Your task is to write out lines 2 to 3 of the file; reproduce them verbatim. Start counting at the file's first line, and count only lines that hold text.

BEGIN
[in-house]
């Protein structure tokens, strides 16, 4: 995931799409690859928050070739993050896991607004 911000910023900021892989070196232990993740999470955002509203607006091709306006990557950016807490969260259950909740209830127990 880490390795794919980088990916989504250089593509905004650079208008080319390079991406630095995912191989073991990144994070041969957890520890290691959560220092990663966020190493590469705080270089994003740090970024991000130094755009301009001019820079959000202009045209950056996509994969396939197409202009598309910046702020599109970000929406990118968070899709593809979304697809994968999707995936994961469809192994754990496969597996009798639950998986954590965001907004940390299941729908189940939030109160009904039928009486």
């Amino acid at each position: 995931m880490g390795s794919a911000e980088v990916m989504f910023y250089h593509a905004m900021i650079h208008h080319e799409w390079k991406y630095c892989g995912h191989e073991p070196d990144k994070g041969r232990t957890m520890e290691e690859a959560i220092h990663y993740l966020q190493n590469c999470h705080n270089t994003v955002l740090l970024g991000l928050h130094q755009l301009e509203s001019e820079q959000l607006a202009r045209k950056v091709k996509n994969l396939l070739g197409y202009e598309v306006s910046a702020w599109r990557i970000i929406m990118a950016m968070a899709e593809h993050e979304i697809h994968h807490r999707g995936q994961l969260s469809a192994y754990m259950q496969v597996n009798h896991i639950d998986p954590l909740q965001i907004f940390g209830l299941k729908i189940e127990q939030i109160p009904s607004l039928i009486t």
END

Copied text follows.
């Protein structure tokens, strides 16, 4: 995931799409690859928050070739993050896991607004 911000910023900021892989070196232990993740999470955002509203607006091709306006990557950016807490969260259950909740209830127990 880490390795794919980088990916989504250089593509905004650079208008080319390079991406630095995912191989073991990144994070041969957890520890290691959560220092990663966020190493590469705080270089994003740090970024991000130094755009301009001019820079959000202009045209950056996509994969396939197409202009598309910046702020599109970000929406990118968070899709593809979304697809994968999707995936994961469809192994754990496969597996009798639950998986954590965001907004940390299941729908189940939030109160009904039928009486």
């Amino acid at each position: 995931m880490g390795s794919a911000e980088v990916m989504f910023y250089h593509a905004m900021i650079h208008h080319e799409w390079k991406y630095c892989g995912h191989e073991p070196d990144k994070g041969r232990t957890m520890e290691e690859a959560i220092h990663y993740l966020q190493n590469c999470h705080n270089t994003v955002l740090l970024g991000l928050h130094q755009l301009e509203s001019e820079q959000l607006a202009r045209k950056v091709k996509n994969l396939l070739g197409y202009e598309v306006s910046a702020w599109r990557i970000i929406m990118a950016m968070a899709e593809h993050e979304i697809h994968h807490r999707g995936q994961l969260s469809a192994y754990m259950q496969v597996n009798h896991i639950d998986p954590l909740q965001i907004f940390g209830l299941k729908i189940e127990q939030i109160p009904s607004l039928i009486t």